Imagine your child as a chimpanzee. Don't pretend as though this is a big stretch, especially if they're jumping on the couch cushions and making funny noises, as mine are at the moment. As furry little apes, do you suppose they'd still be drawn to the same toys--girls to dolls and housekeeping sets, boys to ninja weapons? Or would they, free from all of our cultural conditioning and television commercials, show no gender preference?
It's a longstanding debate in child development: Are sex differences in play something biological or something we create in children through social conditioning? For all of the back and forth debating this question has garnered, it's been largely impossible to answer, because you can't separate children from culture. As it turns out, child psychologists should have just asked a chimpanzee.
A new study, published in the December 21, 2010 issue of the journal Current Biology, shows that chimpanzees deep in the Ugandan forest display gender stereotyped play without other chimps modeling this behavior. Based on more than 14 years of fieldwork with the Kanyawara chimp community in Kibale National Park, primatologists Sonya Kahlenberg and Richard Wrangham authored the study, which provides the first evidence of a wild, nonhuman animal exhibiting sex differences in play. Their research provides strong evidence that such gender-typed play is a natural component of human children as well.
Young chimpanzees in the wild may not have Barbie dolls or Ninja Turtle swords to play with, but they do have sticks--the toy of opportunity for all chimp kids. So primatologists tracked the way the youngsters used them. Little girl chimps collected sticks that they used as dolls--cradling their stick, feeding it with other sticks, and generally engaging in "play mothering" in the same way a human girl might play house or take care of a doll. Since they could find no evidence that childbearing females or other adults modeled this stick play to young female chimps, they were able to conclude that this tendency arose naturally in the young primates.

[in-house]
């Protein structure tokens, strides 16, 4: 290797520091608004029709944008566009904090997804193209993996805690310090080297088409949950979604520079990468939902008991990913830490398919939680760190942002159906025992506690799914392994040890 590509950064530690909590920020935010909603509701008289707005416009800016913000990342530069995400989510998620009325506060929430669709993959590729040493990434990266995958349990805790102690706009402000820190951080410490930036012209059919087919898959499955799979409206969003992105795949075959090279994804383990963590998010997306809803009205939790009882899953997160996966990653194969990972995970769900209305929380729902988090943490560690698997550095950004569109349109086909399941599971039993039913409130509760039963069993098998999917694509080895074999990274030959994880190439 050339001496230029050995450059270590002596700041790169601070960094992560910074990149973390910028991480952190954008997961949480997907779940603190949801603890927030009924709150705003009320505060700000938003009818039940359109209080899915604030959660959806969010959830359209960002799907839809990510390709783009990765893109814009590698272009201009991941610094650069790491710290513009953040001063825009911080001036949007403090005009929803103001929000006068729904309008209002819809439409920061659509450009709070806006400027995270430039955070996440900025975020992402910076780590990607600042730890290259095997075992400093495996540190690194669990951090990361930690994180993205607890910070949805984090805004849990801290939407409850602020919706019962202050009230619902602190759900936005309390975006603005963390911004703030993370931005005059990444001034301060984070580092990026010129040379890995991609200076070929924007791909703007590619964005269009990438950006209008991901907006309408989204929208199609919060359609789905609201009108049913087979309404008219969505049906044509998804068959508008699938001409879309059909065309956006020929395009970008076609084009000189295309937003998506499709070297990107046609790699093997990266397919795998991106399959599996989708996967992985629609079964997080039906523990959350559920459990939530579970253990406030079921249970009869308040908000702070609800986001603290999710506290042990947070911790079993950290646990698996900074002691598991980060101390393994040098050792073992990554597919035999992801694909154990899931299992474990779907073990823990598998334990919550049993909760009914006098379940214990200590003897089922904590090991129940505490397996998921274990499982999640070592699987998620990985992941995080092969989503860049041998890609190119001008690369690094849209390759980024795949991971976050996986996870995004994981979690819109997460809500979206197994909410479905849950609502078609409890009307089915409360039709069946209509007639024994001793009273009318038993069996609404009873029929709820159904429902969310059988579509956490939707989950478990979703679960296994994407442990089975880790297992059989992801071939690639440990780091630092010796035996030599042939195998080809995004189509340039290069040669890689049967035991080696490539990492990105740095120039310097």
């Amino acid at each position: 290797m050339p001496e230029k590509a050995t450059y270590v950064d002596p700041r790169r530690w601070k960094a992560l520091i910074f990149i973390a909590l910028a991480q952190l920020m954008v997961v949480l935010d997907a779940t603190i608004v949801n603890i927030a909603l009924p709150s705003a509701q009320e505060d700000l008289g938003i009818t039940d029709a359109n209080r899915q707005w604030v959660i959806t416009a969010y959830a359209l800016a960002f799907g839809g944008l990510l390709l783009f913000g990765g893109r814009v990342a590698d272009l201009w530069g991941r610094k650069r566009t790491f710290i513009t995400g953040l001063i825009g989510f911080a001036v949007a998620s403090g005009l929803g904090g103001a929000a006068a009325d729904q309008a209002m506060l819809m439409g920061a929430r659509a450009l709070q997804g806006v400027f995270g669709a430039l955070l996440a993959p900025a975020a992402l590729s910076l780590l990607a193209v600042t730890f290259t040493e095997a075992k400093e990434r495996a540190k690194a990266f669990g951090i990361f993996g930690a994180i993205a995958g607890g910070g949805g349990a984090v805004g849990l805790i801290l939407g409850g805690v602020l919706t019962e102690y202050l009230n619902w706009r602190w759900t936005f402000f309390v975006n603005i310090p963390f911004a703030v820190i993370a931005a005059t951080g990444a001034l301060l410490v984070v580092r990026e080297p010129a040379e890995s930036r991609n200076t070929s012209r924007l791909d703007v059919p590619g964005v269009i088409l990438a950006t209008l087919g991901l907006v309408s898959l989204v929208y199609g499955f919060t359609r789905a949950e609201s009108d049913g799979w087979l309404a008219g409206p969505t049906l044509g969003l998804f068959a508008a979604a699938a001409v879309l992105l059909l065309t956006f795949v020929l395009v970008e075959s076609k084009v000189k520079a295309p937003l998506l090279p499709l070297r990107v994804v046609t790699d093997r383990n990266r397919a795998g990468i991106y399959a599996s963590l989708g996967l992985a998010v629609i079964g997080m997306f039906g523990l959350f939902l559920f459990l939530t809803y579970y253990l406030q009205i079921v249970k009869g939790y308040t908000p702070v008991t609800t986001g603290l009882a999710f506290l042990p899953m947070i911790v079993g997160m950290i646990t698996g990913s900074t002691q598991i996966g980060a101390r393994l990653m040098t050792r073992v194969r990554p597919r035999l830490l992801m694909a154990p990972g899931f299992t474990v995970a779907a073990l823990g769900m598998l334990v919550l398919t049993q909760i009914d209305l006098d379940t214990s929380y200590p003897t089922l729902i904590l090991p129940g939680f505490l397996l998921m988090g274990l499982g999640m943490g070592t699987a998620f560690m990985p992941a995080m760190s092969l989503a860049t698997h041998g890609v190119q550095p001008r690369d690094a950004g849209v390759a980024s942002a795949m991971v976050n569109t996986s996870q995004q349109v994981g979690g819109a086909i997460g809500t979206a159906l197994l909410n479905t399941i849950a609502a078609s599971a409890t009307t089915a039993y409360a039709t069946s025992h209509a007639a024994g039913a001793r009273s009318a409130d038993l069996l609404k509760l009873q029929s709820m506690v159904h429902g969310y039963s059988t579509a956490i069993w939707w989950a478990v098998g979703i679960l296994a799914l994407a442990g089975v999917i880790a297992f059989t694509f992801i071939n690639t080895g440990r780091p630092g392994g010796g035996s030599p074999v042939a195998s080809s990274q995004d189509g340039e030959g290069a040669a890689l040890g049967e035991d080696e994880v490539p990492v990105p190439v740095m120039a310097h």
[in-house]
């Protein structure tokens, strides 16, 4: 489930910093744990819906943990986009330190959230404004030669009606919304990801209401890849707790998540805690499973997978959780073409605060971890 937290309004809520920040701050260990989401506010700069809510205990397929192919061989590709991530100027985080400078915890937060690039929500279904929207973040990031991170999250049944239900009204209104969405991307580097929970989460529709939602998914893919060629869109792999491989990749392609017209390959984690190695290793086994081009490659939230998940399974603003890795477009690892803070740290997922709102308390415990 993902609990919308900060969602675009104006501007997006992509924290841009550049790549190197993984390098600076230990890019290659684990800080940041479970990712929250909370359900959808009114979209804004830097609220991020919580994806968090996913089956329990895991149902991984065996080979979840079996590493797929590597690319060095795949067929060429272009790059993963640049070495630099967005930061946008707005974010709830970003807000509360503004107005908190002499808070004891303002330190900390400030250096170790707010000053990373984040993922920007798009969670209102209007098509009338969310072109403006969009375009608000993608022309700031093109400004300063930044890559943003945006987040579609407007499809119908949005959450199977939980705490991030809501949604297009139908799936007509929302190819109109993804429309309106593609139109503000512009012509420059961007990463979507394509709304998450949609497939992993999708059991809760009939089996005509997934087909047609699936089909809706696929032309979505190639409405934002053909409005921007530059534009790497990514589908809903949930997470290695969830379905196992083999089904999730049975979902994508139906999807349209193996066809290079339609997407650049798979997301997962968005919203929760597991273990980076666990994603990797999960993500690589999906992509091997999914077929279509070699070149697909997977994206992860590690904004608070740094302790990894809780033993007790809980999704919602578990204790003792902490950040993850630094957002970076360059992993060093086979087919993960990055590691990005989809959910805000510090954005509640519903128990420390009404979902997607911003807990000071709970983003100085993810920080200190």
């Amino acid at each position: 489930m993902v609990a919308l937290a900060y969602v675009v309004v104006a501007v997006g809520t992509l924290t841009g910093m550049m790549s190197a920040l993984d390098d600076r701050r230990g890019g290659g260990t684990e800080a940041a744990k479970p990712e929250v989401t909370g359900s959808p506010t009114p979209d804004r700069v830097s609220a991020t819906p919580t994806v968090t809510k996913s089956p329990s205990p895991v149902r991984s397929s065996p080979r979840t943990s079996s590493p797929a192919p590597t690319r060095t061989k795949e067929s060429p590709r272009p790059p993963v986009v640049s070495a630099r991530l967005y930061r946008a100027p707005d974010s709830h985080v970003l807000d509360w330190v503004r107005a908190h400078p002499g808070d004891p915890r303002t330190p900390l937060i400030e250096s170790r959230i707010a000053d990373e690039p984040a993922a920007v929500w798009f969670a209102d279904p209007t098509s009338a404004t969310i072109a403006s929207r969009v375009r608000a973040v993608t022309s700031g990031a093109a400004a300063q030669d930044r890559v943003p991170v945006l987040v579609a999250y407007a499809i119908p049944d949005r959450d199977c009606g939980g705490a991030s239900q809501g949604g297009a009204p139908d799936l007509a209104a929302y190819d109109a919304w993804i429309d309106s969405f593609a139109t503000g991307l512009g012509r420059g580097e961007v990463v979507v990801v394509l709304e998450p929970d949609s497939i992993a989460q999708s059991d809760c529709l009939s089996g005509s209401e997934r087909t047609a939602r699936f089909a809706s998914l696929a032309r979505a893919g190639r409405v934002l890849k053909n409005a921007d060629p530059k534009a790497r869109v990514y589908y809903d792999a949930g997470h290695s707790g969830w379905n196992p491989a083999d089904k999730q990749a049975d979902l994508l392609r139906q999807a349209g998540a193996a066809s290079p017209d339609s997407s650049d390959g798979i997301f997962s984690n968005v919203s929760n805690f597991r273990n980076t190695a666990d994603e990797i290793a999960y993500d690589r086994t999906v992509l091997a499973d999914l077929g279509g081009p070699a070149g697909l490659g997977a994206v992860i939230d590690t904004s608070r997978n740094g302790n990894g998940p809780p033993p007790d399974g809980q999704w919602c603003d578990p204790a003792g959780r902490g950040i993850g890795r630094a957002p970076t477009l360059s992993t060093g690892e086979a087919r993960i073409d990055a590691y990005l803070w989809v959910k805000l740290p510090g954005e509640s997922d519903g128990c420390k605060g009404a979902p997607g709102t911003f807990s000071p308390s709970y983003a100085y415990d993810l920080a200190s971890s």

Boy chimps, on occasion, would use sticks to mimic child care just like the girls. But far more often they used the sticks to fight with (sound familiar?); something the girls rarely did. As Elizabeth Lonsdorf of the Lester E. Fisher Center for the Study and Conservation of Apes tells Science News: "These new data suggest that sex differences in how children play may go way back in our evolutionary lineage and predate socialization in human cultures."
This does not let caretakers nor culture completely off the hook for gender socialization, however. Studies which demonstrate that adults interact differently with male and female children remain as valid as ever. If you dress the same baby up in either boy or girl clothing, adults treat the child differently depending on what gender they presume the baby to be. Decades of research has shown that social conditioning--from the way adults treat children to what they model and what is modeled by the media--exerts a strong influence on children's behavior. Nature versus nurture is not an either/or proposition, but a two-way street, where each one influences the other.
Parents and teachers should continue to try and battle sex stereotypes whenever possible, particularly wherein it pertains to a child who desires to transcend those boundaries. (Girls can be firefighters too if they want to, and there's nothing wrong with a boy who likes to cook.) Just don't expect girls to lose interest in frilly stuff and boys to drop their lizards and snails and take up a sudden interest in ballet. There is a genetic component to stereotypical gender play, and children may simply be doing what comes naturally to them.
1. Bruce Bower, "Female chimps play with dolls," Science News, Vol. 179j No.2, 16, Jan. 15, 2011